top of page
  • amanda8320

Male Pelvic Floor Dysfunction: The Low Down on Down There

Maureen Mason DPT

Conservative Care with Physical Therapy:

Men come to Function Smart PT for all sorts of pain problems, of the “usual sort”, such as low back and hip pain. But certain pain areas require a unique analysis in the realm of PT:Pelvic Specialty.Male Pelvic Floor Dysfunction (PFD) may include pelvic pain, including the genital structures and or the rectal area, bladder and bowel problems, sexual problems, and difficulties with participation in activities as well as problems with rest due to discomfort.Here’s a little background on pelvic PT:

What is Pelvic Physical Therapy?

We have posted info on anatomy and Pelvic PT in this prior post, and this post will give you more insight on male concerns: First, the overview/medical screening and examination can find things that may cause pain into the pelvic area that may be referred from other areas! We have direct access for PT which allows individuals that have not seen a MD come to PT for screening and examination and treatment if indicated. Therefore we look for “red flags” requiring MD attention,or musculo-skeletal signs and symptoms that indicate appropriateness for conservative care with PT.

The abdominal muscles may refer pain into the genital area, and investigation of trigger points may reveal distant sites that spread pain into the pelvic area.Sports hernias, as well as post hernia surgery the muscles and scar tissue may radiate into the pelvis. Nerves can be under compression and cause all sorts of uncomfortable sensations. Bowel, bladder and prostate issues may cause pelvic pain. The prostate surrounds the urethra at the bladder neck, and is involved in urinary control and comfort, as well as sexual function. Often, multiple systems are involved with symptoms that lead to seeing multiple medical specialists.Investigating what is causing the problem is critical to finding the driver of the pain, and not just treat the symptom area!

Lumbar and sacral nerve irritations can spread pain from the spine into the pelvic area.And the most hidden and misunderstood nerve associated with pelvic pain is the pudendal nerve, which has a loopy course from deep in the pelvis over and under stiff ligaments and into the perineum, supplying sensation and motor function and automatic (autonomic) control . Anything from rectal spasm to testicular discomfort to penile shaft and tip pain may be linked to pudendal sensitization.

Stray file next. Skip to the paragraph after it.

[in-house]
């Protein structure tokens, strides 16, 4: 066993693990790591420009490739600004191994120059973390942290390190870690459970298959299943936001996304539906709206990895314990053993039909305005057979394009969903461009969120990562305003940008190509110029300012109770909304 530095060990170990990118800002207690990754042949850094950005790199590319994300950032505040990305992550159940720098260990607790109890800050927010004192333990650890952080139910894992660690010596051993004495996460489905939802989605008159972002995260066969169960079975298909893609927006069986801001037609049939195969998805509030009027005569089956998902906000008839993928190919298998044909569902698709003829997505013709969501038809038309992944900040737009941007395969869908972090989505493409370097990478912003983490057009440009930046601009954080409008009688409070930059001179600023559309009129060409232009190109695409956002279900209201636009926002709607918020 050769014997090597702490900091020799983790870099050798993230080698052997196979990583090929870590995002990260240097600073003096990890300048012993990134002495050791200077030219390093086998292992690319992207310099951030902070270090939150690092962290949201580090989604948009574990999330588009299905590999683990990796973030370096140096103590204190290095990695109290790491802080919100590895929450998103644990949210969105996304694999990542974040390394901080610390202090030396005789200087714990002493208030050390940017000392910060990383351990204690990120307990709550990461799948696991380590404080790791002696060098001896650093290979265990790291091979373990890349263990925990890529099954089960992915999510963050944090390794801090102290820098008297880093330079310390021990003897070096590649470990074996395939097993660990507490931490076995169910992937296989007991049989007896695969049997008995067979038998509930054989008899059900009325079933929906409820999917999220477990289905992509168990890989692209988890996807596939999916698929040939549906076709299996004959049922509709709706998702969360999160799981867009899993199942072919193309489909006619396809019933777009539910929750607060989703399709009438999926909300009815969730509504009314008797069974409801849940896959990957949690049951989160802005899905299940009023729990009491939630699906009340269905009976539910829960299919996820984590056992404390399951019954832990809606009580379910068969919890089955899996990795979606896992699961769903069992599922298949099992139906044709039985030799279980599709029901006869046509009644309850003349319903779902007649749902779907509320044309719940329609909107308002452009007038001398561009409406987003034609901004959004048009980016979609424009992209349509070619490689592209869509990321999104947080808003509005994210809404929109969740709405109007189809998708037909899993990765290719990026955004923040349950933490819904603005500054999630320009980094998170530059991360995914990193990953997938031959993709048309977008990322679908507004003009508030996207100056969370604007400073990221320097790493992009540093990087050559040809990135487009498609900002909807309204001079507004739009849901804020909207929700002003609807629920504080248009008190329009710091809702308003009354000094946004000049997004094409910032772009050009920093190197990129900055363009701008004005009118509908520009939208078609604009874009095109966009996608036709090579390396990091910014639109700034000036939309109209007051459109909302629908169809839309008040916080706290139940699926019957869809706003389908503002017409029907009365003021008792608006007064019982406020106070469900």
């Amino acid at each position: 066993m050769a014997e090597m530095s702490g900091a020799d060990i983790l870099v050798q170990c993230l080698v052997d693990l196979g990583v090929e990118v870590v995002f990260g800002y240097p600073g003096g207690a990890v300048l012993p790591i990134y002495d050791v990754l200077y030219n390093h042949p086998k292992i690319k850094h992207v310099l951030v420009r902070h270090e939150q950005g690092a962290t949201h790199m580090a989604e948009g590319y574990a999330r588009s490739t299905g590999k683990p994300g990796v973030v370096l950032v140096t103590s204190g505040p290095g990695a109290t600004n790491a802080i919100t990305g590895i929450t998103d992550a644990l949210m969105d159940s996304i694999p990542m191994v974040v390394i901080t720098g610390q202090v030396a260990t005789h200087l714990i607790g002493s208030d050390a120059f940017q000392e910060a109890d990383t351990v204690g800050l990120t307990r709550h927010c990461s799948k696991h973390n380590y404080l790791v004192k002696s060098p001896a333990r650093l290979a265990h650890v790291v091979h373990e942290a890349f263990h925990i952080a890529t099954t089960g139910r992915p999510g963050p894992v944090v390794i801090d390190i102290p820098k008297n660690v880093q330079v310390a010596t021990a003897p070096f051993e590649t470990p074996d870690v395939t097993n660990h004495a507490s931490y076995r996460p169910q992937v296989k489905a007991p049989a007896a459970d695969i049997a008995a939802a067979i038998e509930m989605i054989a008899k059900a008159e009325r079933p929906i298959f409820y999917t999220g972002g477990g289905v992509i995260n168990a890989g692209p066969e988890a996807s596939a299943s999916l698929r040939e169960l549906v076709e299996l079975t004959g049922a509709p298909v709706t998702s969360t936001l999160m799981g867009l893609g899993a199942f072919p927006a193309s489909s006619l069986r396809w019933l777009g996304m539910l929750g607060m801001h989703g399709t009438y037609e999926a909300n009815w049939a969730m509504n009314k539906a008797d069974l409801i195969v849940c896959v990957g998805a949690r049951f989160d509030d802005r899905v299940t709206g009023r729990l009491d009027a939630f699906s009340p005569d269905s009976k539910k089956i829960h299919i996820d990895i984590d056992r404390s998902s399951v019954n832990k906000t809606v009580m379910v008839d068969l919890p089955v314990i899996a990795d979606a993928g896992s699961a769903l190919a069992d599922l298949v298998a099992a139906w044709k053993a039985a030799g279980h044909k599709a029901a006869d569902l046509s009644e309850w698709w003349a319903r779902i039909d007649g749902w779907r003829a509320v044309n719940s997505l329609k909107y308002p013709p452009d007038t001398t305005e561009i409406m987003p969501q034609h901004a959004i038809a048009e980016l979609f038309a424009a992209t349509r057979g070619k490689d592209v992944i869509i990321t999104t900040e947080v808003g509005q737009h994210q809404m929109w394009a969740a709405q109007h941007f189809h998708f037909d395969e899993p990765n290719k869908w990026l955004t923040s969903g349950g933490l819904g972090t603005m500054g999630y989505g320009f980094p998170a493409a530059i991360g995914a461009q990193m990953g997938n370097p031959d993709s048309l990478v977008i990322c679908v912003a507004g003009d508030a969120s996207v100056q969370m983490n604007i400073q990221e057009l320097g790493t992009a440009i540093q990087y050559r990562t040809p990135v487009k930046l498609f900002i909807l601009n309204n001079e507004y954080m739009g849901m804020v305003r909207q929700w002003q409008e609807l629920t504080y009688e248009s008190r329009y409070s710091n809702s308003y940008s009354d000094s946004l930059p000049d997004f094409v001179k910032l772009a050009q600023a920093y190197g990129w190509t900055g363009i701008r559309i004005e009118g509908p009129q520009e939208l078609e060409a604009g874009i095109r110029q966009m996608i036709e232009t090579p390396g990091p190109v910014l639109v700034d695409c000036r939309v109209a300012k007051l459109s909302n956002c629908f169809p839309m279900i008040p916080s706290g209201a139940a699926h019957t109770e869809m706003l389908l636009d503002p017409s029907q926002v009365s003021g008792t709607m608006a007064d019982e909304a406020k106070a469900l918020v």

Myofascial systems such as the hamstrings, gluteals, deep hip muscles and pelvic floor muscles attach into the ligaments pictured here, and into the bony pelvis and may cause weird pains in the “privates”. Falls on the tailbone can leave someone unable to sit, and have pain with activities as well.

The bladder may be a source of pain and this may be from a genetic predisposition, from a disrupted bladder biome, from urinary tract infections, and or prostatitis, benign prosthetic hypertrophy, or post prostatectomy. Also poor bladder habits may be contributory.PT focuses on conservative care with protocols including Bladder training, biofeedback, myofascial and organ specific fascial mobilization, therapeutic exercise, yoga and meditation training, and pain management.

Male pelvic cases we have helped over the past few years, with very grateful clients (these are private and complex matters) include:

Post vasectomy pain, post spine surgery bowel and bladder leakage, post prostatectomy urinary incontinence, urinary distress related to BPH, Interstitial cystitis/painful bladder syndrome, male fitness related groin, abdominal and pelvic pain, coccyx pain, post op colorectal surgery pain, constipation and abdominal pain, sexual dysfunction with penile/abdominal strains, ED,early ejaculation, pain with sexual function, and deep hip, hamstring and pudendal pain.

Feel free to contact us via our e mail on our “staff” Function Smart site, or call for a complimentary 5-10 minute phone Q and A as needed! 858-452-0282

29 views0 comments

Recent Posts

See All
Post: Blog2_Post
bottom of page